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Diagnosing Psoriasis in patients of color can be tricky. We sat down with Dr. Hope Mitchell to learn more about Psoriasis–how it’s diagnosed, progression, treatments and more.

A native of Brooklyn, New York, Dr. Mitchell attended the University of Rochester and graduated with a Bachelor of Arts in Biology. She obtained her doctorate of medicine from The Medical College of Ohio (MCO). She also completed an internship in Internal Medicine and a Pathology Fellowship while at MCO and a residency in Dermatology at Henry Ford Hospital in Detroit, Michigan. Dr. Mitchell is certified by the American Board of Dermatology and is a fellow of the American Academy of Dermatology.

Dr. Mitchell is an Ohio and Michigan board-certified dermatologist and the founder & CEO of Mitchell Dermatology. With over 25 years of experience in the medical field, she is an accomplished, highly qualified dermatologist and entrepreneur. As the director of operations of Mitchell Dermatology Center of Northwest Ohio and Commerce Medical Partners, she manages the Perrysburg location and the company’s satellite locations in Fremont and Fostoria, Ohio.

MDNewsline: How does psoriasis present on darker skin? How is this different from its presentation on lighter skin?

Dr. Hope Mitchell:  Although skin disease can affect anyone, it may not affect African Americans the same way as it would Caucasian patients. In fact, some conditions can affect patients of color more severely. Skin rashes such as psoriasis may have high-grade inflammation or redness mixed with discoloration or hyperpigmentation in patients of color. The condition presents with red, gray-brown dry areas that tend to leave dark patches which in turn may take a long time to clear. For many, it is the hyperpigmentation that is of greater concern than the rash. In patients with lighter skin tones, psoriasis presents with red areas that are less likely to leave long-lasting residual markings.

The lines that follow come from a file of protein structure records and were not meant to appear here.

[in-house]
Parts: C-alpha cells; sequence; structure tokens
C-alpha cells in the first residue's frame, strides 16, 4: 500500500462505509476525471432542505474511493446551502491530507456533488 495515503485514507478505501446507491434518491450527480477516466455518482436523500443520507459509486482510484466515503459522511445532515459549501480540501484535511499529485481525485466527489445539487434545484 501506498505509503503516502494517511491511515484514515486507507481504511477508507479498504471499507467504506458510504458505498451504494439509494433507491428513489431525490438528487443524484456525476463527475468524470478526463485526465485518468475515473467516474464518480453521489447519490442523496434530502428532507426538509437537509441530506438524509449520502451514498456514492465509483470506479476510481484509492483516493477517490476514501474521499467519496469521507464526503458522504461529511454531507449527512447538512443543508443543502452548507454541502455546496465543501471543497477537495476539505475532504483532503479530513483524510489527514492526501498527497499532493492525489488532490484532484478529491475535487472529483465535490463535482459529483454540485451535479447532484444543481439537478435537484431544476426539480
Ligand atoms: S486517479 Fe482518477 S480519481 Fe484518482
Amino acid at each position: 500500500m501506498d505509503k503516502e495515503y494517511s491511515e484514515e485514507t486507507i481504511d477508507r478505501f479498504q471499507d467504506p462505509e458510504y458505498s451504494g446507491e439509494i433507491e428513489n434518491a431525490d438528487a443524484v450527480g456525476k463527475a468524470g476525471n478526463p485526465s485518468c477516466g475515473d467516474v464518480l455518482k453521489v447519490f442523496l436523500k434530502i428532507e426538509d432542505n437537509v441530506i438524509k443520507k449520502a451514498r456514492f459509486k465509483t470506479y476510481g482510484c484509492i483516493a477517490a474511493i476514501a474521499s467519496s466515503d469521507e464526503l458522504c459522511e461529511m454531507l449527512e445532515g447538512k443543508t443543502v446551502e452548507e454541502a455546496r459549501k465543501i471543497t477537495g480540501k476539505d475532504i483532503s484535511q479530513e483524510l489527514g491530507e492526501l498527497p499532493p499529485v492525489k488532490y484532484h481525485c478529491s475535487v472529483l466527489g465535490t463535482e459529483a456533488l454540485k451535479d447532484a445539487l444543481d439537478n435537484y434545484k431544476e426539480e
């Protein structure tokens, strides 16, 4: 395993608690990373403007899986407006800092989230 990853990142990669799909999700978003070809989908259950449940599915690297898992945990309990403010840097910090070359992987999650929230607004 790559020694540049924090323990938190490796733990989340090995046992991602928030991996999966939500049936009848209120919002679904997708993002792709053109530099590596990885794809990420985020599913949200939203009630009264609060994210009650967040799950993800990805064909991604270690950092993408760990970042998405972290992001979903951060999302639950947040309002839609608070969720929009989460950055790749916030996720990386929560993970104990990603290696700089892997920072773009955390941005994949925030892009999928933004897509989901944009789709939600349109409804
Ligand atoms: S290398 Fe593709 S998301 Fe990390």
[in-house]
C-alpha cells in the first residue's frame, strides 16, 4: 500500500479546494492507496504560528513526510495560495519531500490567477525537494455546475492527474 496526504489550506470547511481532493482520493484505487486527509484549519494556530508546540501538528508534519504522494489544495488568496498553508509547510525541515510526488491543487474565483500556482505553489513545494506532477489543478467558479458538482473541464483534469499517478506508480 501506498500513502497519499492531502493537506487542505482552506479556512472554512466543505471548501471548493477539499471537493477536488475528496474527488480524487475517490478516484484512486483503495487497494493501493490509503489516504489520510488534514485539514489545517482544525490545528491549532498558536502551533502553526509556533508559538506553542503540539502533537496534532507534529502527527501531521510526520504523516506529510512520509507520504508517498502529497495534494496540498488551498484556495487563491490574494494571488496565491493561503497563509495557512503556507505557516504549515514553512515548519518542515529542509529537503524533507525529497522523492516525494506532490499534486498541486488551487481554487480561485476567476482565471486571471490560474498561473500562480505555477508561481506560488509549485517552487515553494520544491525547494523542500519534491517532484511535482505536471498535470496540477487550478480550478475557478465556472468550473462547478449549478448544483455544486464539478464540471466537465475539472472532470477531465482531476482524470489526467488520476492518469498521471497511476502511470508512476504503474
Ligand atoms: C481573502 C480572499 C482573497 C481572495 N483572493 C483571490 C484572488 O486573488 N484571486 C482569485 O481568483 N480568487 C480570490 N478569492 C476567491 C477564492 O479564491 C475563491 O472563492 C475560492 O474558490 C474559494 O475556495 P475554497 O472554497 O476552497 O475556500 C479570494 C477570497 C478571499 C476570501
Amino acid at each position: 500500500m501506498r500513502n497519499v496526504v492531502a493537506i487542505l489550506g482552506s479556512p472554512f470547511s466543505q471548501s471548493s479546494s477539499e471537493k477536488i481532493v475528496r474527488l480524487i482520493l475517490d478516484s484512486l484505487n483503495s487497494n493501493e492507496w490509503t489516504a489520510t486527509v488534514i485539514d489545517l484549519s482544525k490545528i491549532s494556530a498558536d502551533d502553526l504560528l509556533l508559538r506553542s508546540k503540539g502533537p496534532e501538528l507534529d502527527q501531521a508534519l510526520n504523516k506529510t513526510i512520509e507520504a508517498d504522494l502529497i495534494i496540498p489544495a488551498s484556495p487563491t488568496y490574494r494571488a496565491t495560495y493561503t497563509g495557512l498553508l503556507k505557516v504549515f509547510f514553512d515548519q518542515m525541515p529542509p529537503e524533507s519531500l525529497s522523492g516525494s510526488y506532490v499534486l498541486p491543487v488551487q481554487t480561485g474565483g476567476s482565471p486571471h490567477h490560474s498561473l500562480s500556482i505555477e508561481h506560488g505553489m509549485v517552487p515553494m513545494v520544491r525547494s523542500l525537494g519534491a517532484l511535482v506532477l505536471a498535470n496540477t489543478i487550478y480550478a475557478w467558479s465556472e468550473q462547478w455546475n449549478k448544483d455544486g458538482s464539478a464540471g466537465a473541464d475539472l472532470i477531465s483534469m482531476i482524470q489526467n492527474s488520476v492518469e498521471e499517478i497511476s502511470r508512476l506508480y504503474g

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MDNewsline: How does psoriasis progress?

Dr. Hope Mitchell: Psoriatic arthritis tends to develop five to twelve years after psoriasis starts. Approximately three in ten people with psoriasis may eventually get psoriatic arthritis (PsA); however, people with PsA don’t always have psoriasis first. Arthritis precedes psoriasis in 15-20% of people. Advancement of the skin condition to involve greater body surface area along with joint stiffness and pain, drive many patients into the doctor’s office to seek treatment. Many people assume they have ‘arthritis’ but don’t correlate it with psoriasis.

MDNewsline: What are some common misconceptions by HCPs about psoriasis that need to be addressed?

Dr. Hope Mitchell: A common misconception is that there are no safe treatments for advanced cases of psoriasis and that steroids are the only treatment option. Although steroids had been the mainstay of treatment, we know there can be significant thinning of the skin with long term use, bone thinning, and possibly even endocrine abnormalities.

Another misconception is that psoriasis is just a rash, dry skin, a cosmetic issue, or only affects Caucasian people. Some may believe it’s contagious and others don’t know it is a serious condition that has associated comorbidities such as type 2 diabetes, lymphoma, cardiovascular disease (including stroke), and inflammatory bowel disease. Depression is also twice as common among people with psoriasis.